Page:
It’s important to let them know that occasionally a doctor/nurse (at their office/hopsital) or parent might need to check their private parts if they have a rash, are having trouble going to the bathroom, or something is hurting them, but in that case it would be a quick thing and, although kind of embarrassing, would never be a secret.
The private parts of your body are the parts of the body that are covered by a bathing suit. Straightforward and easy to remember. The sexual abuse prevention community feels quite strongly that we should be teaching the correct anatomical terms, but I haven’t done so in a classroom setting. I don’t want parents to get so up in arms about the words that there’s a big fuss and kids end up getting pulled from important sexual abuse prevention lessons. I may change my mind some day, but haven’t so far.
Older kids or teenagers or adults who touch the private parts of a kid’s body know that it’s wrong and they don’t want to get caught, so they try to trick kids! Kids really get the idea of “tricking” and this is a good way to help them understand how grooming works. It also helps them understand that these situations are complicated and that someone might be an adversary without them realizing it. Although I don’t explicitly make the connection for kids, I incorporate tricking into my lessons. When I give scenarios for them to respond to or role plays for them to act out, I say things like, “Hmm, I’m trying to think of a tricky one. . . ” “This one is going to be really hard!” “Do you want a tricky one?” and, toward the end, “I can’t trick you guys at all!” At the conclusion of the class I tell the teacher, “They really know what to do if someone touches the private parts of their body or makes them touch someone else’s private parts! I tried really hard to trick them, but I couldn’t!”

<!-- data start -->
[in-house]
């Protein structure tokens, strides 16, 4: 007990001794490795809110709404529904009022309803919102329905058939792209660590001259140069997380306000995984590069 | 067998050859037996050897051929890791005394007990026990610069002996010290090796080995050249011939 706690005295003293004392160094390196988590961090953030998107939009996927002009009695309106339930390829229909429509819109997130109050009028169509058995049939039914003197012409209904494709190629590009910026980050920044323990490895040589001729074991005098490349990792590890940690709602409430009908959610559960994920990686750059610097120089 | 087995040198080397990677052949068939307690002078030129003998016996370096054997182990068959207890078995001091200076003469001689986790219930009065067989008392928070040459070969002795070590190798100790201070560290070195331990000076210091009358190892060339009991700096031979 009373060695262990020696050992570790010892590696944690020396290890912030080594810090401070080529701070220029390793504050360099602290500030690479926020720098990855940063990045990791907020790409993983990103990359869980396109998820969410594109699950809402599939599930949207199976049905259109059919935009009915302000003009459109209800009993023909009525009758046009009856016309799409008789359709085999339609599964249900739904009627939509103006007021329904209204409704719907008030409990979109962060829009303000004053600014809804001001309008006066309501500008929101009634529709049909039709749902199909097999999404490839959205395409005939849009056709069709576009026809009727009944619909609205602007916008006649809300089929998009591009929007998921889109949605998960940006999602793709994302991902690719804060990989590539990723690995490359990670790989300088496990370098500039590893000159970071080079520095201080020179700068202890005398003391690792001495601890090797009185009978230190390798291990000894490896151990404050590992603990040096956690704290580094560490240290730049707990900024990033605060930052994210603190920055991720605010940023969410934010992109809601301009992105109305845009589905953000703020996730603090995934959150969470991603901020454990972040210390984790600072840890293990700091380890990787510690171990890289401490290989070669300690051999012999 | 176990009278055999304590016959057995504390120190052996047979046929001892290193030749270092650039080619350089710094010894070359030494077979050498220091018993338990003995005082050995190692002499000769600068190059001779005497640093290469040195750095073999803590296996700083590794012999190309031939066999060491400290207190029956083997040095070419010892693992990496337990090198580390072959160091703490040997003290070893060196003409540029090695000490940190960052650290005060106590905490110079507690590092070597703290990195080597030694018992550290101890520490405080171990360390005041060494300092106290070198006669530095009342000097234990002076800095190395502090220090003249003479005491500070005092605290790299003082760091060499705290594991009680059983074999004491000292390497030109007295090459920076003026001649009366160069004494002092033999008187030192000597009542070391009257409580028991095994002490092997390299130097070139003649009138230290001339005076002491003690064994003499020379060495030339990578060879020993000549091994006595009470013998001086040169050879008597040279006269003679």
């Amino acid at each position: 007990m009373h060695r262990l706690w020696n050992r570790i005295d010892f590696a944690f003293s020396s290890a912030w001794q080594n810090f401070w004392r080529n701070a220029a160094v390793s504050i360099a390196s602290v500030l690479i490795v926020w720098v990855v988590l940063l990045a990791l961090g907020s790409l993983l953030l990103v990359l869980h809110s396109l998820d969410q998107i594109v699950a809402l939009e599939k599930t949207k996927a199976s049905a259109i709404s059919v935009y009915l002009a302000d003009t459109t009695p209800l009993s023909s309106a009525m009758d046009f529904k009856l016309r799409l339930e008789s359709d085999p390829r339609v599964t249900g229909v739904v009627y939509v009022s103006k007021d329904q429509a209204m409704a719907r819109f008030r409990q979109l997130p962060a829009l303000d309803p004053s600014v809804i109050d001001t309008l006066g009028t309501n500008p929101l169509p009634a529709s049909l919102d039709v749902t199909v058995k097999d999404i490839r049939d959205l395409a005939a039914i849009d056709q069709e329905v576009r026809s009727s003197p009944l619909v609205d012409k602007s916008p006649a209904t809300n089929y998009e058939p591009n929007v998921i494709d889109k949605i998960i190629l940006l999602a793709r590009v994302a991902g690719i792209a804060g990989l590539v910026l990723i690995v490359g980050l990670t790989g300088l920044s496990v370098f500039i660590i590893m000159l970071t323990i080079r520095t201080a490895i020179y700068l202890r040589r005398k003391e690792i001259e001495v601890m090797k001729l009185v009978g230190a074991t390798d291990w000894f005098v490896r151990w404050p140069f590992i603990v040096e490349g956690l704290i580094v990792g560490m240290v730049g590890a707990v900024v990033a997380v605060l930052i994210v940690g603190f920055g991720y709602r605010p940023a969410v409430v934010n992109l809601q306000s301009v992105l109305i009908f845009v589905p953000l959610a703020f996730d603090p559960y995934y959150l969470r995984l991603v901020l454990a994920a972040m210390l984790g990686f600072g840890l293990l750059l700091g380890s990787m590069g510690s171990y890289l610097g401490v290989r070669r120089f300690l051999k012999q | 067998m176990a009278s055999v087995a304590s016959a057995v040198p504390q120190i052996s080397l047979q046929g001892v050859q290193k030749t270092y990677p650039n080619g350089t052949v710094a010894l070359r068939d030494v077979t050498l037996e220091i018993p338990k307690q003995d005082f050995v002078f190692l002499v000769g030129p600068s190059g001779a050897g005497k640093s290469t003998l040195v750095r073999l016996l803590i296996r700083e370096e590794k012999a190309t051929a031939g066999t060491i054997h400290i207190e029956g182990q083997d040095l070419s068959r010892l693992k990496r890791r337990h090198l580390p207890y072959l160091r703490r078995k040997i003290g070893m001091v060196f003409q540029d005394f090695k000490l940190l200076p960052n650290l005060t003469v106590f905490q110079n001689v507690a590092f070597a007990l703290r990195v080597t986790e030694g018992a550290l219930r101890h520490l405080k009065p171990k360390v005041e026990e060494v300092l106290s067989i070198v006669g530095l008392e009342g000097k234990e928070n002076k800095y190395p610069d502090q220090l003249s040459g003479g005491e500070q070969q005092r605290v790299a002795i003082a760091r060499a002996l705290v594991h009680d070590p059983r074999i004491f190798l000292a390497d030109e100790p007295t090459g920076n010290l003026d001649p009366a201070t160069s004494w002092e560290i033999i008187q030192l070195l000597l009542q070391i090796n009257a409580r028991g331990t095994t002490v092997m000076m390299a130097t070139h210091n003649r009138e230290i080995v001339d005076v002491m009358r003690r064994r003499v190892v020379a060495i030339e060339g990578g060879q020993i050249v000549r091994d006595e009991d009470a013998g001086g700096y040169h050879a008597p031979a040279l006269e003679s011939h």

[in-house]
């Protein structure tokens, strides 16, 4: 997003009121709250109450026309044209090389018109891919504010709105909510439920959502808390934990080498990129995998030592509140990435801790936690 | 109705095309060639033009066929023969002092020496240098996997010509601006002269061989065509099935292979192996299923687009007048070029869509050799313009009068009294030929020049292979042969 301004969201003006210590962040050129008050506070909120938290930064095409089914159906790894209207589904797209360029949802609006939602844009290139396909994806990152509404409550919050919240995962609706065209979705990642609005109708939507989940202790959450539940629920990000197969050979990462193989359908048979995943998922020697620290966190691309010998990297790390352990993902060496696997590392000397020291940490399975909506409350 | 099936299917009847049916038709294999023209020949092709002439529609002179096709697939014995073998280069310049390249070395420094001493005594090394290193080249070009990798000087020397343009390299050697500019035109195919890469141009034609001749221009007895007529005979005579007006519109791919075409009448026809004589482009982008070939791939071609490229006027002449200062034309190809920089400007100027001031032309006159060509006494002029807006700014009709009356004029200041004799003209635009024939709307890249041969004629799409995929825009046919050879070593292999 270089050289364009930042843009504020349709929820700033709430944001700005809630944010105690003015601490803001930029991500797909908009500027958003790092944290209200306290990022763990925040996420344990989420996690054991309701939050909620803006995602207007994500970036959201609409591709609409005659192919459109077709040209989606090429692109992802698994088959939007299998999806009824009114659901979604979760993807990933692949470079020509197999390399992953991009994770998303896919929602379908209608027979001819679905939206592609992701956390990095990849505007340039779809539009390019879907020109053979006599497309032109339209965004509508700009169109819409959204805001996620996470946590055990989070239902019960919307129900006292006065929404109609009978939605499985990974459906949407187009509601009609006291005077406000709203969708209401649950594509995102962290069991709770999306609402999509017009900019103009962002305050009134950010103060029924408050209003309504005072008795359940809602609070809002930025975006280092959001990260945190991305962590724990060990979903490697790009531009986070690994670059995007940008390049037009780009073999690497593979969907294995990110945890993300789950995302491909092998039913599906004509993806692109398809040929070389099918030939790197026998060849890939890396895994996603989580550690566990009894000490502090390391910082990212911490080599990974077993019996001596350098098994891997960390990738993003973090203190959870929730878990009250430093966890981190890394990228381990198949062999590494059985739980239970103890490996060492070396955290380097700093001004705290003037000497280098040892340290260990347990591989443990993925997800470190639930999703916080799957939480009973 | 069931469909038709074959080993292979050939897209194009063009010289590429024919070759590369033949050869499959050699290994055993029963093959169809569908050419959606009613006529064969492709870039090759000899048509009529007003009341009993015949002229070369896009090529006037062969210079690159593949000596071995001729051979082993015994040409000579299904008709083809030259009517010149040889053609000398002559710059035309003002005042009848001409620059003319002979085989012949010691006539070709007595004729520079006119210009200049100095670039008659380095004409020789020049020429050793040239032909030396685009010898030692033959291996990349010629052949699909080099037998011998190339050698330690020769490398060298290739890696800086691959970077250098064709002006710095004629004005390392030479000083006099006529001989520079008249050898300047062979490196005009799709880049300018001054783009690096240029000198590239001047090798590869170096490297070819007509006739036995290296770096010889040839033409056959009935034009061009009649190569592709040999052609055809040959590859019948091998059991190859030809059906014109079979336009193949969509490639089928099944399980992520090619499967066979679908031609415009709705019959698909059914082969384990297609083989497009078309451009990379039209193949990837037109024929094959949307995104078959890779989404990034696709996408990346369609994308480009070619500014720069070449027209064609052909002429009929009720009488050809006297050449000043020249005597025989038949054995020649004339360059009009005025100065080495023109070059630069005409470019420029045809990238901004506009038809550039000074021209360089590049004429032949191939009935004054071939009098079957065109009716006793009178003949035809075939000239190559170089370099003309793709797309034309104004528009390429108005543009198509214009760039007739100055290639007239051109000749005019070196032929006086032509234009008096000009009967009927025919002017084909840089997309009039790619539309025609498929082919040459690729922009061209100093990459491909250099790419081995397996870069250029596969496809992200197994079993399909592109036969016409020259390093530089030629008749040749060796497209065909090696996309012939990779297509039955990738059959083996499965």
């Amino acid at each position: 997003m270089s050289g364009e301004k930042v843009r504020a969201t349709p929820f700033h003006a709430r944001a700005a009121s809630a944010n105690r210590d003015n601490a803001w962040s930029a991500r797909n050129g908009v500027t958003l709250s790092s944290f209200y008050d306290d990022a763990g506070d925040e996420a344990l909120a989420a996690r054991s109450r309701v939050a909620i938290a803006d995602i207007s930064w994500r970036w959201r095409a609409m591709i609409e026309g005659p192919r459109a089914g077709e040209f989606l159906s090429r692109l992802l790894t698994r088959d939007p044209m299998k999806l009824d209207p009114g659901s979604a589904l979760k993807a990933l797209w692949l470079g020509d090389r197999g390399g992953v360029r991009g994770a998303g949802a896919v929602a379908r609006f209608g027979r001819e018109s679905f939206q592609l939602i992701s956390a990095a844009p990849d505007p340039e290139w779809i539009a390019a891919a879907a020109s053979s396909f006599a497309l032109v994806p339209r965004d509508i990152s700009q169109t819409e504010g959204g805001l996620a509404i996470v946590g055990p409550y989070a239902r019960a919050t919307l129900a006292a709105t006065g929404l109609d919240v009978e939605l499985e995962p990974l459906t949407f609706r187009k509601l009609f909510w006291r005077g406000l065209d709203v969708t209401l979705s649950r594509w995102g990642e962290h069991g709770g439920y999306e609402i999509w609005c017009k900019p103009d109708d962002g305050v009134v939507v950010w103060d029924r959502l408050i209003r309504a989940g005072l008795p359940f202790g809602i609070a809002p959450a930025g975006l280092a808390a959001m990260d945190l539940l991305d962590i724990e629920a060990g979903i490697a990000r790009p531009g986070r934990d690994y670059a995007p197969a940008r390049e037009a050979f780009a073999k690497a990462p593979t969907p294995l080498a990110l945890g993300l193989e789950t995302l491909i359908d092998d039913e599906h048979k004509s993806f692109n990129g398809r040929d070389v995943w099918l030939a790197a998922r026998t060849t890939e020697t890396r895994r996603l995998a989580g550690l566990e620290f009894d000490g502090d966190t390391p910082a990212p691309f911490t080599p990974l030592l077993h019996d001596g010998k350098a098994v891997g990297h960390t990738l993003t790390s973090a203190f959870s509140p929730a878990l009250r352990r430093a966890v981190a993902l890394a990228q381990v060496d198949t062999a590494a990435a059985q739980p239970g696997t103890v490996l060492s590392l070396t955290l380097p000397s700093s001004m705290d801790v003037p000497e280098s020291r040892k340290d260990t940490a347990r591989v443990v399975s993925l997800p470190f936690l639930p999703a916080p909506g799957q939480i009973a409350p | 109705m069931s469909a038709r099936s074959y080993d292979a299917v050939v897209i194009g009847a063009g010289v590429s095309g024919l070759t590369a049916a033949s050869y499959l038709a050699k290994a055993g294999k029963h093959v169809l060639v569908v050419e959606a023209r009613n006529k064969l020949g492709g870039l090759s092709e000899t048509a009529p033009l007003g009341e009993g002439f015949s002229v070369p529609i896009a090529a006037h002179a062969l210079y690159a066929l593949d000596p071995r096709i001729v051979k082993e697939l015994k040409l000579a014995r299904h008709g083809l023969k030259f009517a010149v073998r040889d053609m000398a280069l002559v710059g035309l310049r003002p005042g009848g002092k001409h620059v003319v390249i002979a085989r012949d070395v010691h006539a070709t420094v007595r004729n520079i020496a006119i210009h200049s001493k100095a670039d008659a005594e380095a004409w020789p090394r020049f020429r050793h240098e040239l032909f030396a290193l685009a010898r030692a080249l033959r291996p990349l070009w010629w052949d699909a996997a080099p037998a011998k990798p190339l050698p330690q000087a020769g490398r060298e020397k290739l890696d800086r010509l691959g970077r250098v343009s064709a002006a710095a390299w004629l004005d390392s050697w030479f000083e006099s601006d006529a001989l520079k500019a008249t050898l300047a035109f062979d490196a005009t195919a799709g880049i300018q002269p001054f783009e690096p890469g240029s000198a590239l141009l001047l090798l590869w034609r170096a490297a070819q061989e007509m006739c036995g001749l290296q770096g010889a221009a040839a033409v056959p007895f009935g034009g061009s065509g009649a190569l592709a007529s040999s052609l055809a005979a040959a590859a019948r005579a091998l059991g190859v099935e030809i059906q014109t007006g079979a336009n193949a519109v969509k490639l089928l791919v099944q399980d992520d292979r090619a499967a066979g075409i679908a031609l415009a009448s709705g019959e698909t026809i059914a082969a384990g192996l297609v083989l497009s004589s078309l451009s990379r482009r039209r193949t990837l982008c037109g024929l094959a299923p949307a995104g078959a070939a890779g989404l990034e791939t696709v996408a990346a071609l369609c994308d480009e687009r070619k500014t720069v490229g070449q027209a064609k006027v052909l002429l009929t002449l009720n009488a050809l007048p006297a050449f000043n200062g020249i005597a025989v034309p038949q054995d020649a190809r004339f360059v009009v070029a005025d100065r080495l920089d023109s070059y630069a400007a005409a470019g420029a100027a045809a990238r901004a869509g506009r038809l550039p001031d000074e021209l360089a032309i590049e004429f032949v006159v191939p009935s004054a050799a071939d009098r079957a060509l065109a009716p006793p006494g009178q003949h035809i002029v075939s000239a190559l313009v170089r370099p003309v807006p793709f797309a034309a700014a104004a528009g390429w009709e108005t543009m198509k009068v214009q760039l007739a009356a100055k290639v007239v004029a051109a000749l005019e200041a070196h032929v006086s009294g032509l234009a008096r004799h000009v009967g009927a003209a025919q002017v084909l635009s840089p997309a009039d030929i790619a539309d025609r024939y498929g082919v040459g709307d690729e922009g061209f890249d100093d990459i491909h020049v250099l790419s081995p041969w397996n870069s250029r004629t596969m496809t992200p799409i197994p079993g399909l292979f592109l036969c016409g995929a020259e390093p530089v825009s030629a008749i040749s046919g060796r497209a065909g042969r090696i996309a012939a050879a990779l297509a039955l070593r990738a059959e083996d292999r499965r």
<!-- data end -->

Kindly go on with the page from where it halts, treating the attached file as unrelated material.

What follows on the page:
No secrets about touching! If someone tells you to keep a secret about touching, that’s a clue to tell! I use the word “clue” because it indicates that abusive situations are often confusing and difficult to sort out. I give scenarios to the kids that all have the same answer – “Tell an adult you trust!” Here are a few examples:
What should you do if an older kid or teenager or adult . . .
- touches the private parts of your body?
- tries to touch the private parts of your body but you stop them?
- makes you touch the private parts of their their body?
- tries to make you touch the private parts of their body but you don’t?
- tells you not to tell?
- says they will hurt you if you tell?
- made you promise not to tell?
- gave you a present or money so you wouldn’t tell?
- says it’s a special secret just between the two of you?
- says that nobody will believe you if you tell?
- says that you won’t be able to live at your house anymore if you tell?
- says that all kids do this but none of them talk about it?